More Than Ever, Children Need A Vigilant Community

Staying home during the COVID-19 crisis is supposed to be a safety measure that protects our community, ourselves, and our children from further spread of the coronavirus. Unfortunately, for many children, home is anything but a haven – especially when so many families already at risk must live in isolation together for extended periods of time.

As neighbors, friends, and extended family also practice shelter-in-place, child neglect and abuse become even more difficult to spot. With that in mind, Saint Francis staff took the opportunity to raise awareness about child abuse and to promote the physical and emotional well-being of children and families in safe, stable, and nurturing environments during Child Abuse Prevention Month in April.

Throughout the month, Saint Francis employees shared photos of themselves with one fingernail painted blue to represent one in five children who are abused or wearing blue on Fridays to highlight Child Abuse Prevention awareness. Saint Francis posted those photos on Facebook and Twitter, along with information and tools for helping children trapped in potentially abusive situations. That message assumed greater urgency than in years past.

“This is a particularly dangerous time because many of the ‘respite’ options, such as school and work, are not available to parents and children,” says Pamela Cornwell, Saint Francis Ministries’ clinical director. “It can create tension and pressure in the home. So, it’s important during this time for us all to remain vigilant and to reach out to anyone we might have concerns about.”

Approximately 678,000 children were abused or neglected in the U.S. last year. Children are most often victims in families dealing with serious stressors that can include poverty, unemployment, and substance use. As employers lay off parents or send them home to work, schools and daycare centers are also closing. School closures remove one of a child’s safe spaces, where they get temporary respite from abuse and receive a healthy meal. Teachers are usually the first to notice signs of abuse or neglect and report them to the authorities.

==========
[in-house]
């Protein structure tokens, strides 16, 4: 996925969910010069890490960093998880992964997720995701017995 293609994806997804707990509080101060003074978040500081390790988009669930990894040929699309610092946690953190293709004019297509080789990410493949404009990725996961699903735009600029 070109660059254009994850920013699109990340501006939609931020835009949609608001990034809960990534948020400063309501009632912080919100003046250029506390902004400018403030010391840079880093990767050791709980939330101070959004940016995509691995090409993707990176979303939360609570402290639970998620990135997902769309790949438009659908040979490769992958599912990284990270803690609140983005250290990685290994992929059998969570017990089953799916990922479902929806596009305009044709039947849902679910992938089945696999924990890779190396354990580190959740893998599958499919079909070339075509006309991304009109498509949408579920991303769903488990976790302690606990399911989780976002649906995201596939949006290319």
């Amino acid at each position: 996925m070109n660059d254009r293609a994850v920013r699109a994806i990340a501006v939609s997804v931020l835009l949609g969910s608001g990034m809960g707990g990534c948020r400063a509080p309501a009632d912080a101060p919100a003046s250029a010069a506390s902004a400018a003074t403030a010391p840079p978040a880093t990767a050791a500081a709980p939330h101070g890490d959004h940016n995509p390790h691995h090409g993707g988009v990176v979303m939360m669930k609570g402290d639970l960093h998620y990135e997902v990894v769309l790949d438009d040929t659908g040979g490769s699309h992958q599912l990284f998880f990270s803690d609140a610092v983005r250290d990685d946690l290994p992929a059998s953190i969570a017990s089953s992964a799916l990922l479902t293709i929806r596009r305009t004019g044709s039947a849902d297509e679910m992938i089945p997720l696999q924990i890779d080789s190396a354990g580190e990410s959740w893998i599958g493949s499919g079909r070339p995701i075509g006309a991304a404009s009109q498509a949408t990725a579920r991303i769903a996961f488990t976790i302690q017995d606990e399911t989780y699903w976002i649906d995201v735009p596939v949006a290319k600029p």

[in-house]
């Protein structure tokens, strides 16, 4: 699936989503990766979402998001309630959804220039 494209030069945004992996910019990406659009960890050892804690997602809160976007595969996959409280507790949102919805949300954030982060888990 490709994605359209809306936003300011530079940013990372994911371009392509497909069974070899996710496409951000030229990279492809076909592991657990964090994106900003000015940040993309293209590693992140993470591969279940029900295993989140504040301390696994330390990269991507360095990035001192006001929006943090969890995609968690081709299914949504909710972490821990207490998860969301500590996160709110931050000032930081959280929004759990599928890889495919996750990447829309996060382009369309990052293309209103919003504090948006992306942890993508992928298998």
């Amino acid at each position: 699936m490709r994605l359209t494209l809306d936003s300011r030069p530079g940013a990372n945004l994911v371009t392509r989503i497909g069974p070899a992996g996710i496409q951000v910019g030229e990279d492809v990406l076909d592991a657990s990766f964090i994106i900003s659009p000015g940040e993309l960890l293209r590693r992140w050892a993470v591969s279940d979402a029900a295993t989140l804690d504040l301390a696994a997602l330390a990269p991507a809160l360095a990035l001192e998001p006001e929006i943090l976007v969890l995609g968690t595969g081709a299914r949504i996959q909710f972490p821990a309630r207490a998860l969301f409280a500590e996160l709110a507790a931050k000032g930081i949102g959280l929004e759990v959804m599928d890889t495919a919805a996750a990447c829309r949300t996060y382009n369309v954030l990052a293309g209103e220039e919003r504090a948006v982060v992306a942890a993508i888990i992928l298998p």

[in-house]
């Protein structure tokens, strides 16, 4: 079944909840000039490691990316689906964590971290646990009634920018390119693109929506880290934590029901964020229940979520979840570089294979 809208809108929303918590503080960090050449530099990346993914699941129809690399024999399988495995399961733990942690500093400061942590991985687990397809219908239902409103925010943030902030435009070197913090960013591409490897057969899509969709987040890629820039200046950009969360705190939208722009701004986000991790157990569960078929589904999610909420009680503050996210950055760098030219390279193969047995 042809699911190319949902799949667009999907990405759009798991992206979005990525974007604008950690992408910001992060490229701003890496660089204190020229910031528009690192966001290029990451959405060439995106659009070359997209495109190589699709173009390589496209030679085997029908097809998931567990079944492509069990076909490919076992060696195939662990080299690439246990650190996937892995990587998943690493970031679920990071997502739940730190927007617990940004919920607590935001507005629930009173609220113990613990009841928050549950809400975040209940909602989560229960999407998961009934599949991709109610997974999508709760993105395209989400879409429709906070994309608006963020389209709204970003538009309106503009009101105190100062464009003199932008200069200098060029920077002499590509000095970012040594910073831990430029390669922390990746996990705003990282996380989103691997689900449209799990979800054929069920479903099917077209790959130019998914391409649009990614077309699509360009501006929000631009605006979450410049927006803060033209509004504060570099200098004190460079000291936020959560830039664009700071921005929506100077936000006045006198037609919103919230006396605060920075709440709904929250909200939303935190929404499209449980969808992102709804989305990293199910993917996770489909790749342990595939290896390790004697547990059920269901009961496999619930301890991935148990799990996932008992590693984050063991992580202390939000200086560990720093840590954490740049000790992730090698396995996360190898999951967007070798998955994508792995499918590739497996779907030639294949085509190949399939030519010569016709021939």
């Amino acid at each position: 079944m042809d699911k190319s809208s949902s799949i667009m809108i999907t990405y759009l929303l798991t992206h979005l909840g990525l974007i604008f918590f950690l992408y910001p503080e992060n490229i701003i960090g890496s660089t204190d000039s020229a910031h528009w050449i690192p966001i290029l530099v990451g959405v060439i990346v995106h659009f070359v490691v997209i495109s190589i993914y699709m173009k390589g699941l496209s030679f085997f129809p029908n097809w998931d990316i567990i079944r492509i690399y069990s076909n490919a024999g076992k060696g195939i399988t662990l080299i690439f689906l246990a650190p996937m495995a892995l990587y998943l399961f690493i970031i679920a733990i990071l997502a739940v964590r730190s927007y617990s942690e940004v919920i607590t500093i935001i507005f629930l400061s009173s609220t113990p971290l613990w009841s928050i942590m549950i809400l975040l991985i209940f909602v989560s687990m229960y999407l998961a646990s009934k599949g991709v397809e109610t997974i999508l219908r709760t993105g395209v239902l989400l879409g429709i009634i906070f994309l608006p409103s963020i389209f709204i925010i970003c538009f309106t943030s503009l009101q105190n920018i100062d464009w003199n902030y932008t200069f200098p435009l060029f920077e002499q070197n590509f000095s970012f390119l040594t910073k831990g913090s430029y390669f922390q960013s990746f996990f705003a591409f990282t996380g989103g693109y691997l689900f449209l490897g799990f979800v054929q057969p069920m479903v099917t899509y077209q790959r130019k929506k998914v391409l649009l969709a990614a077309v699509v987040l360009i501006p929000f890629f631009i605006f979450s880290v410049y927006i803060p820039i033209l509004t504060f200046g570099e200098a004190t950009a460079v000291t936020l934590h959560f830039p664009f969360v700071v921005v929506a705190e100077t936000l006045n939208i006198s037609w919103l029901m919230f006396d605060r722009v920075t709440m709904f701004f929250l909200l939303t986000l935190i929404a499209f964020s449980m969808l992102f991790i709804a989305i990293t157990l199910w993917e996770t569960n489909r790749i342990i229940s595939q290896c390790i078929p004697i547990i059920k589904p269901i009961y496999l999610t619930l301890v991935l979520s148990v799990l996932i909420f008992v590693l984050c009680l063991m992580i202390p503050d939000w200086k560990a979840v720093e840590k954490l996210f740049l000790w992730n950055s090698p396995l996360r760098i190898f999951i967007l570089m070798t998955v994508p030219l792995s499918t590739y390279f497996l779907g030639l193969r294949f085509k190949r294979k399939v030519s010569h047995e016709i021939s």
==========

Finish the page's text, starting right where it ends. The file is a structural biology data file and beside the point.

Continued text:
In at-risk families, social isolation and economic uncertainty add to an already stressful situation, increasing the threat of abuse and neglect to children in the home, along with other forms of domestic violence. That’s why, according to Pam, everyone within a community needs to help protect its most vulnerable members. That can be especially difficult when quarantine or social distancing widens the space between people in need and neighbors and care providers.

Saint Francis social workers, therapists, and support staff have employed a variety of strategies to support families, protect children, and ensure continuity of service. Those strategies include video conferencing, social distance yard checks, and home visits utilizing personal protective equipment. Staff have also developed “code words” for clients to use if they feel unsafe communicating during a video conference session. To help reduce stress within families, Saint Francis moved some respite care training online and began delivering coronavirus supplies, care/activity packages, and gift cards to foster and birth families.

“It’s going to be especially challenging for us during this crisis to know when families are stressed or children are mistreated because families in which it occurs tend to not be socially visible anyway,” says Pam. “It’s going to take a concerted effort by people close to them to intentionally reach out and offer support. Don’t wait for them to ask.”

Even with social distancing there are actions we can all take if we suspect a family is overwhelmed and struggling:

• Reach out by phone or social media. Go check on them. Let them know you care. Offer to help with errands or babysitting. Bake them a casserole or a batch of cookies. Anything you can do to help relieve stress within the family will help lessen the risk of abuse or neglect for children in the home.
• If you can do so safely, organize a play date at your house with your own kids. Keep the number low and limit it to an hour or two. This gives parents some space and allows the children respite from the stress at home.
• Refer them to the National Parent Hotline (855-427-2736), which provides free counseling and resources to parents 24/7.
• Be vigilant. You might be the only hope for an abused child. Call the National Child Abuse Hotline (1-800-4-A-CHILD) to report suspected abuse. The hotline offers crisis intervention, information, and referrals to thousands of emergency, social service, and support resources. All calls are confidential.

If you are interested in supporting the increased needs brought about by COVID-19, donations can be made online at by selecting the Crisis Response Fund.

This story was originally published in the June 2020 HiLites. Follow us on social media to learn more about what we do!  Facebook and Twitter. 

Picture of Beth Cormack
Beth Cormack

Beth is the project manager for the Saint Francis Ministries Marketing and Communications team.

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